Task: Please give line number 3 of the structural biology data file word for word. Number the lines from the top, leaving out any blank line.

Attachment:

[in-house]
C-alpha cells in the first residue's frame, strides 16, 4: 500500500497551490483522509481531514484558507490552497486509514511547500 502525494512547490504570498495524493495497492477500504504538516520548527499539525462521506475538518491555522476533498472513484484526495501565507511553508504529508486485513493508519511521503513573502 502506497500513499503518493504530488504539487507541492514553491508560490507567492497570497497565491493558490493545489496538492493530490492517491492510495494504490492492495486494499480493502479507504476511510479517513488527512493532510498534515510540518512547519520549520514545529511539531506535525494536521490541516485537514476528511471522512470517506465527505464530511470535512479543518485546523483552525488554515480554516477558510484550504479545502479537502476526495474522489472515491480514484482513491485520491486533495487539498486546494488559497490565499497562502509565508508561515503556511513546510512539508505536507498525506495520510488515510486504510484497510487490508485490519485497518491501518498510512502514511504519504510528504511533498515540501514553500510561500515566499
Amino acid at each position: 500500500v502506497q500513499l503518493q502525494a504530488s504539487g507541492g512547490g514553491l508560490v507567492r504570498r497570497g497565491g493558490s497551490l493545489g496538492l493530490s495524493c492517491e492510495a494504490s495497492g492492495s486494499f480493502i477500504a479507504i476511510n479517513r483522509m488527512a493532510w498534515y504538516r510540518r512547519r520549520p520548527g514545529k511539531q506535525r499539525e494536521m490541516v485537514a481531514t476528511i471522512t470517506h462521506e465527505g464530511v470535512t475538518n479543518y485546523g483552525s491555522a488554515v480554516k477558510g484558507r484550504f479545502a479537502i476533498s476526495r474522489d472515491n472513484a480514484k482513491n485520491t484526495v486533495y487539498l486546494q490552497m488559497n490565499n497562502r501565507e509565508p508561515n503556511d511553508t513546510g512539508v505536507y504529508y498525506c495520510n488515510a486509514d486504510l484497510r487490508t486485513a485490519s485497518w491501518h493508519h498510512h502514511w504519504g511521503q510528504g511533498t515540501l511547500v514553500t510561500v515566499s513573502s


Amino acid at each position: 500500500v502506497q500513499l503518493q502525494a504530488s504539487g507541492g512547490g514553491l508560490v507567492r504570498r497570497g497565491g493558490s497551490l493545489g496538492l493530490s495524493c492517491e492510495a494504490s495497492g492492495s486494499f480493502i477500504a479507504i476511510n479517513r483522509m488527512a493532510w498534515y504538516r510540518r512547519r520549520p520548527g514545529k511539531q506535525r499539525e494536521m490541516v485537514a481531514t476528511i471522512t470517506h462521506e465527505g464530511v470535512t475538518n479543518y485546523g483552525s491555522a488554515v480554516k477558510g484558507r484550504f479545502a479537502i476533498s476526495r474522489d472515491n472513484a480514484k482513491n485520491t484526495v486533495y487539498l486546494q490552497m488559497n490565499n497562502r501565507e509565508p508561515n503556511d511553508t513546510g512539508v505536507y504529508y498525506c495520510n488515510a486509514d486504510l484497510r487490508t486485513a485490519s485497518w491501518h493508519h498510512h502514511w504519504g511521503q510528504g511533498t515540501l511547500v514553500t510561500v515566499s513573502s